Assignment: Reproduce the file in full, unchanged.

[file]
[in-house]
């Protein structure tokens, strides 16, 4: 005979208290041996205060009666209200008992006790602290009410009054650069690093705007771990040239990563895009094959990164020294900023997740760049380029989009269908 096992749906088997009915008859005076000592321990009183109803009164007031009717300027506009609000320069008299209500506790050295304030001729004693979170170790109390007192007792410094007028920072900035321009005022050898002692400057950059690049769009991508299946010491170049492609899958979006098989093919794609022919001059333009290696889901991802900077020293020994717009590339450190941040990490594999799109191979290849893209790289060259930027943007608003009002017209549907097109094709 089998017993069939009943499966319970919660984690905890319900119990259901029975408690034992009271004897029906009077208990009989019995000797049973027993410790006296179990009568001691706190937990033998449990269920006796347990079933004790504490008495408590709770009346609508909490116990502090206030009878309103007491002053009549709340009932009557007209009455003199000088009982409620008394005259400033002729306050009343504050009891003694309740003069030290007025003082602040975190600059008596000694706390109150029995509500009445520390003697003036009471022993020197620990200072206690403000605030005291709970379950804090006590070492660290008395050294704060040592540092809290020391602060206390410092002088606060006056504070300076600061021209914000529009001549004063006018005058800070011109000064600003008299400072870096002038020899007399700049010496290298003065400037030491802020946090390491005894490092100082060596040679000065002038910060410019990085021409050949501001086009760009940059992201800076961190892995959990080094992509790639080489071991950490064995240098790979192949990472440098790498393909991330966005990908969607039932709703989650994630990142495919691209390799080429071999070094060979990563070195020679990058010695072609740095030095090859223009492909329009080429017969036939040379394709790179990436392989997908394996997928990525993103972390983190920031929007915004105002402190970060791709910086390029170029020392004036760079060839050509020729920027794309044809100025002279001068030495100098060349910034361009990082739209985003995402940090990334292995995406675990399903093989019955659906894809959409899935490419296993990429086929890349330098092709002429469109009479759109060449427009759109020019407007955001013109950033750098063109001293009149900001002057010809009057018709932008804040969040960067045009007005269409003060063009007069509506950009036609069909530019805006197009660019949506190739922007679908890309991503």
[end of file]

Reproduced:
[in-house]
């Protein structure tokens, strides 16, 4: 005979208290041996205060009666209200008992006790602290009410009054650069690093705007771990040239990563895009094959990164020294900023997740760049380029989009269908 096992749906088997009915008859005076000592321990009183109803009164007031009717300027506009609000320069008299209500506790050295304030001729004693979170170790109390007192007792410094007028920072900035321009005022050898002692400057950059690049769009991508299946010491170049492609899958979006098989093919794609022919001059333009290696889901991802900077020293020994717009590339450190941040990490594999799109191979290849893209790289060259930027943007608003009002017209549907097109094709 089998017993069939009943499966319970919660984690905890319900119990259901029975408690034992009271004897029906009077208990009989019995000797049973027993410790006296179990009568001691706190937990033998449990269920006796347990079933004790504490008495408590709770009346609508909490116990502090206030009878309103007491002053009549709340009932009557007209009455003199000088009982409620008394005259400033002729306050009343504050009891003694309740003069030290007025003082602040975190600059008596000694706390109150029995509500009445520390003697003036009471022993020197620990200072206690403000605030005291709970379950804090006590070492660290008395050294704060040592540092809290020391602060206390410092002088606060006056504070300076600061021209914000529009001549004063006018005058800070011109000064600003008299400072870096002038020899007399700049010496290298003065400037030491802020946090390491005894490092100082060596040679000065002038910060410019990085021409050949501001086009760009940059992201800076961190892995959990080094992509790639080489071991950490064995240098790979192949990472440098790498393909991330966005990908969607039932709703989650994630990142495919691209390799080429071999070094060979990563070195020679990058010695072609740095030095090859223009492909329009080429017969036939040379394709790179990436392989997908394996997928990525993103972390983190920031929007915004105002402190970060791709910086390029170029020392004036760079060839050509020729920027794309044809100025002279001068030495100098060349910034361009990082739209985003995402940090990334292995995406675990399903093989019955659906894809959409899935490419296993990429086929890349330098092709002429469109009479759109060449427009759109020019407007955001013109950033750098063109001293009149900001002057010809009057018709932008804040969040960067045009007005269409003060063009007069509506950009036609069909530019805006197009660019949506190739922007679908890309991503």